Specific bacteria populations in the mouth and on the skin may be good for blood pressure regulation, according to research published May 3 in Physiological Genomics.
A team led by Xue Mei from the University of Toledo in Ohio found an abundance of the bacteria Actinobacteria after feeding rats a high-salt diet after a low-salt diet. This bacteria are known to reduce nitrate and convert it to nitric oxide in the oral cavity (Physiol Genomics, May 3, 2022). Nitrate is a naturally occurring compound that can be harmful at high levels, but nitric oxide is a gas that helps blood vessels dilate and lowers blood pressure.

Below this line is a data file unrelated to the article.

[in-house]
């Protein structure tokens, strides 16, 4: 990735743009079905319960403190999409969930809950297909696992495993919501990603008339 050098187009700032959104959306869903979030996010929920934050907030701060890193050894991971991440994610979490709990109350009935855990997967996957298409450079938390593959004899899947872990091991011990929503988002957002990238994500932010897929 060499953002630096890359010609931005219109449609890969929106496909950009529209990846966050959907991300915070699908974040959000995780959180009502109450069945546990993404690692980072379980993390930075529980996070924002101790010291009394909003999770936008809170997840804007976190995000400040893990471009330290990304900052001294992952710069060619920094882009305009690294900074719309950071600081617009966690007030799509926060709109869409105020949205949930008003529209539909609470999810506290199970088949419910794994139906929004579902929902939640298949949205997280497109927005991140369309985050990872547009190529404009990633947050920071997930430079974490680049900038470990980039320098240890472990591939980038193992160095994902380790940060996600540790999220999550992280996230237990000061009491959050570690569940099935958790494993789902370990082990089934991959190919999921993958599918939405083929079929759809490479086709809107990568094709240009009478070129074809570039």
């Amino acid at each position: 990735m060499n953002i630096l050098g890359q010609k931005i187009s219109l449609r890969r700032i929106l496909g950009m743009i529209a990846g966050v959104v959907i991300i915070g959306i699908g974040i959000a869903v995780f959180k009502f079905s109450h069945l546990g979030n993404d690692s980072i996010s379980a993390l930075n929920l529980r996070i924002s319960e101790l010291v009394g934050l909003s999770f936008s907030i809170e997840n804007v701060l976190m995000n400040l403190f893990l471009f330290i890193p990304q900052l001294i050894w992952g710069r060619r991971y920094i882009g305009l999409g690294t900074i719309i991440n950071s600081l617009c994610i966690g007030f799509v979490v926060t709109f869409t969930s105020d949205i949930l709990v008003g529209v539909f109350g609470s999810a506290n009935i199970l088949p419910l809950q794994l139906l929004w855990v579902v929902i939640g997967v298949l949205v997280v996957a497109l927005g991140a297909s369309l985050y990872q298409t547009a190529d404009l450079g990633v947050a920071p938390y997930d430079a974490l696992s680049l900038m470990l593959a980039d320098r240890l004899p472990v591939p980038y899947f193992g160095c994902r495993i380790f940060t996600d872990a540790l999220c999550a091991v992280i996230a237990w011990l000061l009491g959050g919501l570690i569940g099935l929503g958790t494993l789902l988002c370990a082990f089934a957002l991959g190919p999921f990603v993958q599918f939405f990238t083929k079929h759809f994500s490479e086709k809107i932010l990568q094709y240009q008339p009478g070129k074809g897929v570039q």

Mei and team also reported that having an abundance of Cyanobacteria, a group of bacteria present on the skin, was beneficial for rats to control hypertension. Since Cyanobacteria are salt tolerant, the researchers wrote, they may play a role in regulating blood pressure by maintaining sodium balance in the skin.
Among other findings, the team noted that female rats had less diverse skin microbiota than male rats, but the diversity in oral and fecal microbiota did not differ significantly between female and male rats.